Niviaq Korneliussen: Crimson, transl. Anna Halagar (from the Danish – the author wrote the novel in Greenlandic, then translated it into Danish herself). Also #20Books of Summer No. 13.
This short novel certainly pushed at the boundaries of what I’d previously read. I’ve never read a book by an author from Greenland (and only one set partly in Greenland, namely Miss Smilla’s Feeling for Snow), so it was venturing out into a new geographical territory. Additionally, it is a book about alcohol and partying hard and queer identity in a country which still seems largely homophobic or misogynistic, so not a familiar scene either. In fact, there was one character who turns out to be trans but seemed unaware of it until it was pointed out by someone else, and I wasn’t quite sure if that was true to life, but it left me rather uncomfortable.
The novel is narrated in five chapters, each told from a different point of view, in a very stream of consciousness style, but also in a variety of different formats: letters, diary extracts, newspaper headlines etc. Fia is the young woman emerging from an unsatisfactory relationship with a man, who to her complete bafflement suddenly finds herself attracted to a woman. Inuk is Fia’s brother, who feels let down by his friends and spouts homophobic superstitions and insults that he has picked up from his environment. Sara and Ivik are a couple, and Sara is conflicted and confused by her instant attraction to Fia, as she wants to be loyal to her girlfriend Ivik, but Ivik herself does not seem to want to be in a sexual relationship with her. Last but not least, Arnaq is Fia’s friend and is somehow linked to all of the others, an inveterate party-goer and alcoholic, who seems to betray everyone’s confidences without any qualms.
So far, so millenial, right? Or maybe not even millenial, for these ‘finding yourself’ stories about the partying lifestyle in your early 20s have appeared in many other literary or film guises, from Tomorrow Berlin by Oscar Coop-Phane to the TV series This Life or the more recent It’s a Sin, from Sweetbitter by Stephanie Danler to the films American Graffiti or Dazed and Confused. What is unique about this book is that it’s not plot driven (there are neither farcical nor grandiloquent dramatic scenes here), that it’s composed mostly of interior monologue, but above all that it takes place not in a big city – but in Nuuk, the capital of Greenland (population 18,800).
Although the young people mix Danish and English phrases into their vocabulary, compared to their counterparts elsewhere, they feel trapped on their island.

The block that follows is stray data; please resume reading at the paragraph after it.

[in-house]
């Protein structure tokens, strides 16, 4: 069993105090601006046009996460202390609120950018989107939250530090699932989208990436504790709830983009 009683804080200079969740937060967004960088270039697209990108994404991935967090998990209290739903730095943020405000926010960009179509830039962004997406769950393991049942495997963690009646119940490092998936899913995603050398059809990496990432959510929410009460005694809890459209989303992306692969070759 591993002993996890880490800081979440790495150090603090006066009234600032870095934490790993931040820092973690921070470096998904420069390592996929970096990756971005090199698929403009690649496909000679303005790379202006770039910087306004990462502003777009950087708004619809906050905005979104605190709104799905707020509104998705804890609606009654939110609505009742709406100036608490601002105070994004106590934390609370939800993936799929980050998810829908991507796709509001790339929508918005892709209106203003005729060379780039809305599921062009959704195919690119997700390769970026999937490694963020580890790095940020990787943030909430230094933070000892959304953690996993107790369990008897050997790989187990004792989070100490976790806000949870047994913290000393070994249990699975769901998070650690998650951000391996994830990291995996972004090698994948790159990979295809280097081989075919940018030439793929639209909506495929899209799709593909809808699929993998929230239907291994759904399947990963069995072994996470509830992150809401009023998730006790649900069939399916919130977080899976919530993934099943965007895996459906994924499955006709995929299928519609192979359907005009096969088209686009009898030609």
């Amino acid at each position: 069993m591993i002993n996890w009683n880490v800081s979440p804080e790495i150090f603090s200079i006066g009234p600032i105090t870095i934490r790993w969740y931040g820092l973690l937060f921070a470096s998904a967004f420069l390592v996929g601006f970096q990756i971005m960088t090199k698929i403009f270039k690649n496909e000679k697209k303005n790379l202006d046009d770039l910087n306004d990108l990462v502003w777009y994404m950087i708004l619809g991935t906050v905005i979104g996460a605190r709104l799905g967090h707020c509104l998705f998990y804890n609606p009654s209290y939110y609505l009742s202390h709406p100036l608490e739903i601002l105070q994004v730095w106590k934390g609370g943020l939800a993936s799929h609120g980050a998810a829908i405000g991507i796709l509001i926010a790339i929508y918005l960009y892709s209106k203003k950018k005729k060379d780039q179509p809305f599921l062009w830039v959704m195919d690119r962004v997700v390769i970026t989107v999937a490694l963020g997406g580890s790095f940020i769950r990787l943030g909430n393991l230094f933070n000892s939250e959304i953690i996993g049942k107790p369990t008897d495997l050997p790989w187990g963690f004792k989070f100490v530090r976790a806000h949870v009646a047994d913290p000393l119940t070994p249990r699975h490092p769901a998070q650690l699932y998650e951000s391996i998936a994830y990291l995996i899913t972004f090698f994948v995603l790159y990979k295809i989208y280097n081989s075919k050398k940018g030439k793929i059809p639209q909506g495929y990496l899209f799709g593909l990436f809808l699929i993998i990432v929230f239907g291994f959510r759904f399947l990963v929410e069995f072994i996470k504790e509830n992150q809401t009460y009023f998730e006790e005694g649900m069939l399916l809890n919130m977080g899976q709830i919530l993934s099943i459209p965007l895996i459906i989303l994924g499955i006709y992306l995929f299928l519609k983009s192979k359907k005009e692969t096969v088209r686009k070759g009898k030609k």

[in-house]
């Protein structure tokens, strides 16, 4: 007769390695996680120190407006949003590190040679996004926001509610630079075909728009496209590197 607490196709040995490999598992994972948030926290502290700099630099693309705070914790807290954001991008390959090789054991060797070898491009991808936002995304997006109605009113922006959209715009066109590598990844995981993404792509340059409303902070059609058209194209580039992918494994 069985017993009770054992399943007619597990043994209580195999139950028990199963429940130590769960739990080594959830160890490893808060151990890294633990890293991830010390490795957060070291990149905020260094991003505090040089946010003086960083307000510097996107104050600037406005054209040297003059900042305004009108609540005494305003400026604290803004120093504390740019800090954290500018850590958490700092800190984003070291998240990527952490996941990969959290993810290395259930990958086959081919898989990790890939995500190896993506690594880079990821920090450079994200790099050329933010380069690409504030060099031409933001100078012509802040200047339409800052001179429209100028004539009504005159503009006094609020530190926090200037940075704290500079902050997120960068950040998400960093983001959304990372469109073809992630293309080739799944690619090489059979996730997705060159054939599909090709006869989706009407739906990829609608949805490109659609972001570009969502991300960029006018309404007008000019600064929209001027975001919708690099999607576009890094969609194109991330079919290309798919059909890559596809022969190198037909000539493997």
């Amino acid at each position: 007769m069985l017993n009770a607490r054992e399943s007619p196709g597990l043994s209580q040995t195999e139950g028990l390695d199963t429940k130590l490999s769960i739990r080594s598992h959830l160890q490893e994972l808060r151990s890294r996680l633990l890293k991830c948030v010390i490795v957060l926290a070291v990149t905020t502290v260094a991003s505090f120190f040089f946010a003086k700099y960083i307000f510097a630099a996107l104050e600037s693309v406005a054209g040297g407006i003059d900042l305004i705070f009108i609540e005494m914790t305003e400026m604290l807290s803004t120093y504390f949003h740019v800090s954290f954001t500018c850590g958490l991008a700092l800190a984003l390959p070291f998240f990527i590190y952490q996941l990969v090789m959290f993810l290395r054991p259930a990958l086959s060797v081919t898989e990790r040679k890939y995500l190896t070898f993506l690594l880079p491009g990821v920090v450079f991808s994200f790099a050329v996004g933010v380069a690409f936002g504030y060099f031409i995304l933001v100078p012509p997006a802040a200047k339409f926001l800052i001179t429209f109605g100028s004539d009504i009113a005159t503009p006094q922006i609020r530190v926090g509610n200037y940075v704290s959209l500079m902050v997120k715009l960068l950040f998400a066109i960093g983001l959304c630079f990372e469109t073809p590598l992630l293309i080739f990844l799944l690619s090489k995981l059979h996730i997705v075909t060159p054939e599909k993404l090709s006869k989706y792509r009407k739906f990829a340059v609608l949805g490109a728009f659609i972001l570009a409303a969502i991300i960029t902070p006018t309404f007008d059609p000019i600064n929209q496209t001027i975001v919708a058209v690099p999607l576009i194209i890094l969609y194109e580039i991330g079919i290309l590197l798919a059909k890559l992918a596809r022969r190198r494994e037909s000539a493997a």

You’re on an island that will never change. You’re on an island with no way out. You’re on an island from which you can’t escape. You’re on the completely wrong island…
Out of all of them, it is Inuk who seems most aware of the gap between appearance and reality in Greenland.
You’re a Greenlander when you help develop your country… You’re a Greenlander when you respect your ancestors… You’re a Greenlander when you’re proud of your nationality…
You’re a Greenlander when you’re an alcoholic. You’re a Greenlander when you beat your partner… You’re a Greenlander when you suffer from self-loathing. You’re a Greenlander when you’re full of anger…
Our nation, she who is ancient; go to the mountain and never come back… And take your rotten children with you.
The author has quite a knack for describing the angst and failures and regrets of her generation with wry self-irony. There are some clunky passages and conversations, which could be partly the protagonists’ own awkwardness, or the author’s inexperience, or the translator struggling to convey the local feel. The book has the fast, furious pace of dance music, although it is mostly drinking rather than dancing or drugs that this group of people engage in, thinking or talking about sex rather more than actually doing it. They seem stuck in a whirlpool of repetitive, destructive behaviour, in a claustrophobic small town.
I was instantly reminded of the book See You Tomorrow by Tore Renberg, where the characters are equally hell-bent on making a mess of their lives. That book was set in oil-rich Stavanger, but the characters seemed equally trapped in poverty, poor education and few viable choices. And yet, surprisingly, it is Crimson that has the more upbeat and hopeful ending, perhaps because the author is young and more optimistic. Not a masterpiece, but perhaps I am too old for this kind of novel. Still, it would be interesting to see what Korneliussen writes next.